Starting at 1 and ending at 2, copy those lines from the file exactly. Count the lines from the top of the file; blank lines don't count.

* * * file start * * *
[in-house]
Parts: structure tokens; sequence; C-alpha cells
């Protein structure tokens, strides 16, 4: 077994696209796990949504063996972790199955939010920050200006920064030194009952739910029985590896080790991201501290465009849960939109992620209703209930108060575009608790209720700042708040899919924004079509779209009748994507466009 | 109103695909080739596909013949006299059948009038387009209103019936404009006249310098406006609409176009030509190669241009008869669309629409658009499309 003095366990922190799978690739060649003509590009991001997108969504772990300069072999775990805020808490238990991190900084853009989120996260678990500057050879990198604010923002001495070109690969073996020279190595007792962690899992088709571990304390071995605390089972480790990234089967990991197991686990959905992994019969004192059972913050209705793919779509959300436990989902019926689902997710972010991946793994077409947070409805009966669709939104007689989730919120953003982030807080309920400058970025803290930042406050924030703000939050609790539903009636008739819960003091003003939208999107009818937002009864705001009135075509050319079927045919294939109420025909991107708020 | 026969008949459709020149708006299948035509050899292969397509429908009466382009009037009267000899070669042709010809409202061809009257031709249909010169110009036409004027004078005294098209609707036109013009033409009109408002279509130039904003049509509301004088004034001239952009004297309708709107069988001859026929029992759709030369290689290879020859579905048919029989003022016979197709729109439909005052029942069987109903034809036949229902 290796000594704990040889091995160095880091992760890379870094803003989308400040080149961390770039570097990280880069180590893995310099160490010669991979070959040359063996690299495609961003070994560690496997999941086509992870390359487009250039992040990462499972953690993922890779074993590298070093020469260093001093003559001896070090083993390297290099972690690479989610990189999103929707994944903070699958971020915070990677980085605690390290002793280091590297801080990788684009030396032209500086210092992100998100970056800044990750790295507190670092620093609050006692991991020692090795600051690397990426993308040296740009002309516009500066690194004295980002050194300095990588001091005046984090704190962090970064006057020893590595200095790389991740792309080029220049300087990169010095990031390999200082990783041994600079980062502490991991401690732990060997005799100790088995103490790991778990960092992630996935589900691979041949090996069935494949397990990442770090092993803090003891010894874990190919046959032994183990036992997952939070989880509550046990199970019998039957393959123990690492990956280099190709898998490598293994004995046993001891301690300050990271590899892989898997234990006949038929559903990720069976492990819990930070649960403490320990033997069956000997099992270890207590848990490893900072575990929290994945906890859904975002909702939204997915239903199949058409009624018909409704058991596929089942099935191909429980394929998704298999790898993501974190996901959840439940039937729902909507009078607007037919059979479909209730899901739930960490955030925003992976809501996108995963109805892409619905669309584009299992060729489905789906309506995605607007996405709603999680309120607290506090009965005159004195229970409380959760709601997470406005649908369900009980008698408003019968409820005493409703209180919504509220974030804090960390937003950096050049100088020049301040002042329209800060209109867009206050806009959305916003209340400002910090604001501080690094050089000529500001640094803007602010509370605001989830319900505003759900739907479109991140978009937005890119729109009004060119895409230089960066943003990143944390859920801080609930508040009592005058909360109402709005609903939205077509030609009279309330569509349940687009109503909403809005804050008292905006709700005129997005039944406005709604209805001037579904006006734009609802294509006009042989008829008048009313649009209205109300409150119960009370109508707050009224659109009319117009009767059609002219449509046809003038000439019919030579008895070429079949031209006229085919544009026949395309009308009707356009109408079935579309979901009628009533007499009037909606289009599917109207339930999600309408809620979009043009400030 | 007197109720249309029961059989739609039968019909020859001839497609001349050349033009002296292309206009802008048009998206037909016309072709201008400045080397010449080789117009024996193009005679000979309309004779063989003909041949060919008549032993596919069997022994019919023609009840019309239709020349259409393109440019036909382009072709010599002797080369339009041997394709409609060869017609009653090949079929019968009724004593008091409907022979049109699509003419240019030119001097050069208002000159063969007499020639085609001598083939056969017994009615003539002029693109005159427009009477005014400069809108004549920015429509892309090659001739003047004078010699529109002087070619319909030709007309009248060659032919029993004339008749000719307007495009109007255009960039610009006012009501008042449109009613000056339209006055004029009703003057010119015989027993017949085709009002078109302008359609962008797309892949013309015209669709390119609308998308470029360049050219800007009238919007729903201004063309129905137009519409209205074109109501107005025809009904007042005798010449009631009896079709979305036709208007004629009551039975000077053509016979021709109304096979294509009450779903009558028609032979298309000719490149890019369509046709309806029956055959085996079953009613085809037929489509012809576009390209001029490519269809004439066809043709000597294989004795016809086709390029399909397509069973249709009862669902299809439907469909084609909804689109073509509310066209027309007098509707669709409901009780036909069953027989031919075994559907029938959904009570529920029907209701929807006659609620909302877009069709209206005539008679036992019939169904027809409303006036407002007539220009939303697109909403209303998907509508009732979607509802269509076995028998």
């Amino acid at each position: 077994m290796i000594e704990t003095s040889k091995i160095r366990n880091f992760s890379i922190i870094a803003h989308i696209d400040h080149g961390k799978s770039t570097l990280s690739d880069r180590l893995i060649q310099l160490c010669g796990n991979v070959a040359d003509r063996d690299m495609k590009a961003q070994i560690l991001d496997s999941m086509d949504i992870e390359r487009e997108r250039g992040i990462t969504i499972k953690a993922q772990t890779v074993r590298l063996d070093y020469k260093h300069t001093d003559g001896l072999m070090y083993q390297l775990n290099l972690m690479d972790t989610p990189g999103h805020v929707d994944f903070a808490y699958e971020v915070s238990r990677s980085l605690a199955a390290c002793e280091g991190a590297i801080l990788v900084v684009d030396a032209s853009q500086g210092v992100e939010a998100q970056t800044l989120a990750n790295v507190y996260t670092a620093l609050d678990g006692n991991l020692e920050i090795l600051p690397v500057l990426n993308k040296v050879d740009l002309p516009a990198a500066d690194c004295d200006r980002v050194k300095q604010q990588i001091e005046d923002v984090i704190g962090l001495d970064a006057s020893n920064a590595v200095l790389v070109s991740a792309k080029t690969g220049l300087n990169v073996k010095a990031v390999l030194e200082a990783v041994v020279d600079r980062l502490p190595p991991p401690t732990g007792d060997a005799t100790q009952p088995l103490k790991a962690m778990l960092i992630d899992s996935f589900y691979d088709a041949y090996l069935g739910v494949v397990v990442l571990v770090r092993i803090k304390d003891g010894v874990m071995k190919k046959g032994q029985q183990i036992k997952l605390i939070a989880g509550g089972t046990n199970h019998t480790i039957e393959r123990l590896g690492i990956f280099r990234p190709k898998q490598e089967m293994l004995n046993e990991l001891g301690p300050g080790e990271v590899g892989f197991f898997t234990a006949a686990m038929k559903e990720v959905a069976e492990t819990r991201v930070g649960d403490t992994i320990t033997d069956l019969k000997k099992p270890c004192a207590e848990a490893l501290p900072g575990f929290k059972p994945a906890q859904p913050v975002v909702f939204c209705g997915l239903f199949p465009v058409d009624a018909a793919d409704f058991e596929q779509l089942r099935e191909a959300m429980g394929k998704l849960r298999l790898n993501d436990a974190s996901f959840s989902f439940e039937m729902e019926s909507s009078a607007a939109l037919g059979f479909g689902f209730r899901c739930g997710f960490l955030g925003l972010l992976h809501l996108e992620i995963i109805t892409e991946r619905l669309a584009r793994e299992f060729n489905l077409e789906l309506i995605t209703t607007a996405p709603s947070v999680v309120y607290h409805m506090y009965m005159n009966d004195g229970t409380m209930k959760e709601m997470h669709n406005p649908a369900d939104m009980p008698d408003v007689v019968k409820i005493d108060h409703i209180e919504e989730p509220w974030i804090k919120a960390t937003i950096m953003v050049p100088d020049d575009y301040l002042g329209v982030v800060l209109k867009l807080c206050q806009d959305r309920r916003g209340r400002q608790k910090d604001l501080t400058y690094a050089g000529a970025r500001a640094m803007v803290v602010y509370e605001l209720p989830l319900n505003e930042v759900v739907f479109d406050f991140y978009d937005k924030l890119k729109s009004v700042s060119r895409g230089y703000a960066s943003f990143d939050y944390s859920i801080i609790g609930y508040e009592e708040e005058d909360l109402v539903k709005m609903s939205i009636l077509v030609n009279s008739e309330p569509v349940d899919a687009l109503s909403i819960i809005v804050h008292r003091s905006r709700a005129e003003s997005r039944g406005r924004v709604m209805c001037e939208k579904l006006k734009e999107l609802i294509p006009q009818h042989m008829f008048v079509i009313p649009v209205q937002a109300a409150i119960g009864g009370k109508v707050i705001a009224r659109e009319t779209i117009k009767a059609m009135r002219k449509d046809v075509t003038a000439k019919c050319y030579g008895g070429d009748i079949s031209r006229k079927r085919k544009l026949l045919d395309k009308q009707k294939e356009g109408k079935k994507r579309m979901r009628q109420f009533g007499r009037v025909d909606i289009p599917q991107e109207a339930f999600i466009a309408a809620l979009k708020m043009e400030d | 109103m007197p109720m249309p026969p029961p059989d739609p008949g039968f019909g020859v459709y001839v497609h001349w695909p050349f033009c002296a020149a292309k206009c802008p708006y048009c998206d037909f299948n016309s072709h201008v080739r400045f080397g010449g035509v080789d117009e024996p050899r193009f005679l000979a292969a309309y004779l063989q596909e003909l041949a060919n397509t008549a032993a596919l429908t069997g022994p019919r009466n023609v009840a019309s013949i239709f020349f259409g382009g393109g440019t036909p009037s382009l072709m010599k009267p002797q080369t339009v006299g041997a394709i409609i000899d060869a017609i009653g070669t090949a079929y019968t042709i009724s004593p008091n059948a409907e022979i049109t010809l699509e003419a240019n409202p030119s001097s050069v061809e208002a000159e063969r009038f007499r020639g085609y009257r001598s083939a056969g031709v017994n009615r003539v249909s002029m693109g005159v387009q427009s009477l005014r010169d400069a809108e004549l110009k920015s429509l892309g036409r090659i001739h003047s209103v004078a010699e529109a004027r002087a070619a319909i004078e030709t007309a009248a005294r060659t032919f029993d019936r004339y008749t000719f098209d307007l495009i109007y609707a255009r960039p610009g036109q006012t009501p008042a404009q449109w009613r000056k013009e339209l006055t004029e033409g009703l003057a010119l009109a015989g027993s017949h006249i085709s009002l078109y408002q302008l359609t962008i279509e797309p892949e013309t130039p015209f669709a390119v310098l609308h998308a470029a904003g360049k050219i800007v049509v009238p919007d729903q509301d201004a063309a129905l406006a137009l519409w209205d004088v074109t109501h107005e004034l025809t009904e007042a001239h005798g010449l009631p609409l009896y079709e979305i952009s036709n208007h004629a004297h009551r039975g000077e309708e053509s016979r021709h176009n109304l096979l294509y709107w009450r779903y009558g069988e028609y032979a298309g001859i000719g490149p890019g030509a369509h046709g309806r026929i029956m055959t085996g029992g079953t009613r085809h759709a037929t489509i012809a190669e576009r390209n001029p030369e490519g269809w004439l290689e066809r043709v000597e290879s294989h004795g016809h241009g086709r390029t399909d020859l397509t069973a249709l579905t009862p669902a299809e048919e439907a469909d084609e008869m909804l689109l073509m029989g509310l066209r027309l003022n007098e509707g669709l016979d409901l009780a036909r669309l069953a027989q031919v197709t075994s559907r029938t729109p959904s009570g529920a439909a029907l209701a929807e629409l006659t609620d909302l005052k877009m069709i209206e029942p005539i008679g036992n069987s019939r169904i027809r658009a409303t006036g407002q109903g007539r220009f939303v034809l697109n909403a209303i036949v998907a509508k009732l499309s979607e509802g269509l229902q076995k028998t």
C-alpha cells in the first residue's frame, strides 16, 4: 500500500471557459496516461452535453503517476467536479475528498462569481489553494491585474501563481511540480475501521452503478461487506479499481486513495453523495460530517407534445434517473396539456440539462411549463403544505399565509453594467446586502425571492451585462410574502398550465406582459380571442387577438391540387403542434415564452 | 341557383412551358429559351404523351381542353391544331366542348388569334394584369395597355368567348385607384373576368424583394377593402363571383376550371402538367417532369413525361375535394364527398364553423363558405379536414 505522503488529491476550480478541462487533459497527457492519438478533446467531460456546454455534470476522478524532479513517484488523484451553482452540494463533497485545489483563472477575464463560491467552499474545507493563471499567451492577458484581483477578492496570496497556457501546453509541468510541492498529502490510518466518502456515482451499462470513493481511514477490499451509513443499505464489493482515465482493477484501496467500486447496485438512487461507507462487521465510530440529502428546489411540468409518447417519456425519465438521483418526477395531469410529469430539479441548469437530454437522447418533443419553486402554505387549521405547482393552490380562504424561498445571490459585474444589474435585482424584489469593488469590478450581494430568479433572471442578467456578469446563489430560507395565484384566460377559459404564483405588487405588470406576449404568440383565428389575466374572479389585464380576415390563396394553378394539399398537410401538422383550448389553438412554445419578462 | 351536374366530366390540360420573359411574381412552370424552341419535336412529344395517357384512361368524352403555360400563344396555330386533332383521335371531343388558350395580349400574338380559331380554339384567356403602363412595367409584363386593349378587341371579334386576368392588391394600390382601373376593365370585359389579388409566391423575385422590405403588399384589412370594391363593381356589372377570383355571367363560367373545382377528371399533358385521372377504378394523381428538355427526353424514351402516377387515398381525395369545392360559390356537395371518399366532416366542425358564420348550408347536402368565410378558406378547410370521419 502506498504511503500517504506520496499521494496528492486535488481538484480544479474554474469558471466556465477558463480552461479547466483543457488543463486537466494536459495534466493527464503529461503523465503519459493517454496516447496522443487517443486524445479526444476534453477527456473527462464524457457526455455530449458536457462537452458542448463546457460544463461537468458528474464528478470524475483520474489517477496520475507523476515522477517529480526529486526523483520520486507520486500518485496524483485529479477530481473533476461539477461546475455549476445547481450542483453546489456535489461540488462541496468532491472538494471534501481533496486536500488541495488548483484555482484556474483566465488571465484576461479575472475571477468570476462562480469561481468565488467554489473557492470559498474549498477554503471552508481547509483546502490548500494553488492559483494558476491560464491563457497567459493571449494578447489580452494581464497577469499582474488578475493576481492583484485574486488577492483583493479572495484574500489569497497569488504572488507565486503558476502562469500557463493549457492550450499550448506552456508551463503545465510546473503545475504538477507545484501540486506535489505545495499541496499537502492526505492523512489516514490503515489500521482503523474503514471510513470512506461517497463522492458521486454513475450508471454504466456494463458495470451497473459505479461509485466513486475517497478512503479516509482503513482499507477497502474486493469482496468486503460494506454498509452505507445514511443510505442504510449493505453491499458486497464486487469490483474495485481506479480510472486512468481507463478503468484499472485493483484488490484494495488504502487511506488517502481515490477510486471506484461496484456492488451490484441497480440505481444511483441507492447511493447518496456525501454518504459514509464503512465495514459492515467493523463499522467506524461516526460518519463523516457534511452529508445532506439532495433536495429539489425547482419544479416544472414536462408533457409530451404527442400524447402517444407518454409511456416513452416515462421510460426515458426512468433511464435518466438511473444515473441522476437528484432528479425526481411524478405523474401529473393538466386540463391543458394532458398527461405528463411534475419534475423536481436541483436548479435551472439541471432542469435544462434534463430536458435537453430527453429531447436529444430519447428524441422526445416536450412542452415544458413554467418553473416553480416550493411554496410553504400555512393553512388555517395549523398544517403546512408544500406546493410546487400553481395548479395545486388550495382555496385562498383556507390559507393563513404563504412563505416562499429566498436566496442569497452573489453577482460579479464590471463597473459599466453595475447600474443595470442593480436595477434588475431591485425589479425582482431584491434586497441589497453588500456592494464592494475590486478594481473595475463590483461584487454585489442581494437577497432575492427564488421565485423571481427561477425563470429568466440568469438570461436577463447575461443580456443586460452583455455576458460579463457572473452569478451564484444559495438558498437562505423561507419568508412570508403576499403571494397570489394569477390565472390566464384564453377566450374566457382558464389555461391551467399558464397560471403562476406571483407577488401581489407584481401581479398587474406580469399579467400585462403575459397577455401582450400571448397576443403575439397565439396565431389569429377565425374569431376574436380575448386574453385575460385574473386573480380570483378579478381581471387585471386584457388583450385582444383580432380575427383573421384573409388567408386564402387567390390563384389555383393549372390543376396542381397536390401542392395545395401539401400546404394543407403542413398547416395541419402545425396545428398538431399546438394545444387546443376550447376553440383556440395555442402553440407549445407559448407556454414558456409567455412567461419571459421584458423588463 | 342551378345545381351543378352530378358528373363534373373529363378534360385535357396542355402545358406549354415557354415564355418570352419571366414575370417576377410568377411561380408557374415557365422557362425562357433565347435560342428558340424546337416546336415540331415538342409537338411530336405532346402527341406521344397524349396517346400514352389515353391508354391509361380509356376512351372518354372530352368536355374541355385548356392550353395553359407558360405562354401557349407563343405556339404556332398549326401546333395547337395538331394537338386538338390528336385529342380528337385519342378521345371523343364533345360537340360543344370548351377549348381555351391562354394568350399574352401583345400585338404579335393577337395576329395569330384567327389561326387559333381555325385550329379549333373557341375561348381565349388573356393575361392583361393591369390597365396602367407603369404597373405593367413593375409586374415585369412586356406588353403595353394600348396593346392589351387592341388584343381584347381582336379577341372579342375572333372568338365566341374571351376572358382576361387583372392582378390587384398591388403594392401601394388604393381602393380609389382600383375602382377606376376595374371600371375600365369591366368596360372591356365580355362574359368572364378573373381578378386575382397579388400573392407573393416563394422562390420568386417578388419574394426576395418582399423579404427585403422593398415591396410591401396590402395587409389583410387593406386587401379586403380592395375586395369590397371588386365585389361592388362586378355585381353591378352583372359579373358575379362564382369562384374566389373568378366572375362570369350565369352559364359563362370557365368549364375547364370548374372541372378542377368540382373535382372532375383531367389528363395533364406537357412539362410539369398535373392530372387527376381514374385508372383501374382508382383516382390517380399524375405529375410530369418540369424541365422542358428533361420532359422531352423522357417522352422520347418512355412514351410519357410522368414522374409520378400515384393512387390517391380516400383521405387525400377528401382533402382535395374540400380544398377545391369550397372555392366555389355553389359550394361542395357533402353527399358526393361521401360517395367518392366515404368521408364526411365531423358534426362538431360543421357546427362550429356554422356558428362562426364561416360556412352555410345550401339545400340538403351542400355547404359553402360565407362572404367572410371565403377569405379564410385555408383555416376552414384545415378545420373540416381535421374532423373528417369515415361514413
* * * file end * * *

[in-house]
Parts: structure tokens; sequence; C-alpha cells